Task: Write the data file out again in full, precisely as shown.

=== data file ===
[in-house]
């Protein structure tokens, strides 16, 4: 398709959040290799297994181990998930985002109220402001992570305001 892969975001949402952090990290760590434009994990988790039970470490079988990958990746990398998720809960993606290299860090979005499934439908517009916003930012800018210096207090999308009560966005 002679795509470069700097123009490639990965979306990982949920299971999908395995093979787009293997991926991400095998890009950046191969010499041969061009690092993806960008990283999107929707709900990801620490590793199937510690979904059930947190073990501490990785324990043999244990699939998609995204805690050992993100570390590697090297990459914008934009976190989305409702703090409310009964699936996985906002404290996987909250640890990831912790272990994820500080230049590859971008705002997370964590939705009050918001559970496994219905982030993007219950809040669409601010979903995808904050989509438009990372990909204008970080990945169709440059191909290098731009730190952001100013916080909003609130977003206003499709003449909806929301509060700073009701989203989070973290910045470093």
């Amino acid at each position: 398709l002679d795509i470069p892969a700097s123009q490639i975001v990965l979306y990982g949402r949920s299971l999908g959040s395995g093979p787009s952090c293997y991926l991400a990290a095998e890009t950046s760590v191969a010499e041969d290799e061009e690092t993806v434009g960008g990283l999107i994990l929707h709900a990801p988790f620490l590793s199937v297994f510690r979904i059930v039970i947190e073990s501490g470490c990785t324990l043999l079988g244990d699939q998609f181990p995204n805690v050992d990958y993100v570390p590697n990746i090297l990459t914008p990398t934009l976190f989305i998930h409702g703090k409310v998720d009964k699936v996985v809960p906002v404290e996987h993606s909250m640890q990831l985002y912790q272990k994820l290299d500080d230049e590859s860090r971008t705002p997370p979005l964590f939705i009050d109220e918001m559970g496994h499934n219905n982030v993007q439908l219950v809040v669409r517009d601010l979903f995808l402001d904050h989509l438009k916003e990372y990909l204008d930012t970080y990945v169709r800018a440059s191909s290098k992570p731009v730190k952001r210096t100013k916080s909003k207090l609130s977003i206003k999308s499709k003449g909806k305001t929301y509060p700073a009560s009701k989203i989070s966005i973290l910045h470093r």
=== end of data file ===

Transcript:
[in-house]
């Protein structure tokens, strides 16, 4: 398709959040290799297994181990998930985002109220402001992570305001 892969975001949402952090990290760590434009994990988790039970470490079988990958990746990398998720809960993606290299860090979005499934439908517009916003930012800018210096207090999308009560966005 002679795509470069700097123009490639990965979306990982949920299971999908395995093979787009293997991926991400095998890009950046191969010499041969061009690092993806960008990283999107929707709900990801620490590793199937510690979904059930947190073990501490990785324990043999244990699939998609995204805690050992993100570390590697090297990459914008934009976190989305409702703090409310009964699936996985906002404290996987909250640890990831912790272990994820500080230049590859971008705002997370964590939705009050918001559970496994219905982030993007219950809040669409601010979903995808904050989509438009990372990909204008970080990945169709440059191909290098731009730190952001100013916080909003609130977003206003499709003449909806929301509060700073009701989203989070973290910045470093």
């Amino acid at each position: 398709l002679d795509i470069p892969a700097s123009q490639i975001v990965l979306y990982g949402r949920s299971l999908g959040s395995g093979p787009s952090c293997y991926l991400a990290a095998e890009t950046s760590v191969a010499e041969d290799e061009e690092t993806v434009g960008g990283l999107i994990l929707h709900a990801p988790f620490l590793s199937v297994f510690r979904i059930v039970i947190e073990s501490g470490c990785t324990l043999l079988g244990d699939q998609f181990p995204n805690v050992d990958y993100v570390p590697n990746i090297l990459t914008p990398t934009l976190f989305i998930h409702g703090k409310v998720d009964k699936v996985v809960p906002v404290e996987h993606s909250m640890q990831l985002y912790q272990k994820l290299d500080d230049e590859s860090r971008t705002p997370p979005l964590f939705i009050d109220e918001m559970g496994h499934n219905n982030v993007q439908l219950v809040v669409r517009d601010l979903f995808l402001d904050h989509l438009k916003e990372y990909l204008d930012t970080y990945v169709r800018a440059s191909s290098k992570p731009v730190k952001r210096t100013k916080s909003k207090l609130s977003i206003k999308s499709k003449g909806k305001t929301y509060p700073a009560s009701k989203i989070s966005i973290l910045h470093r």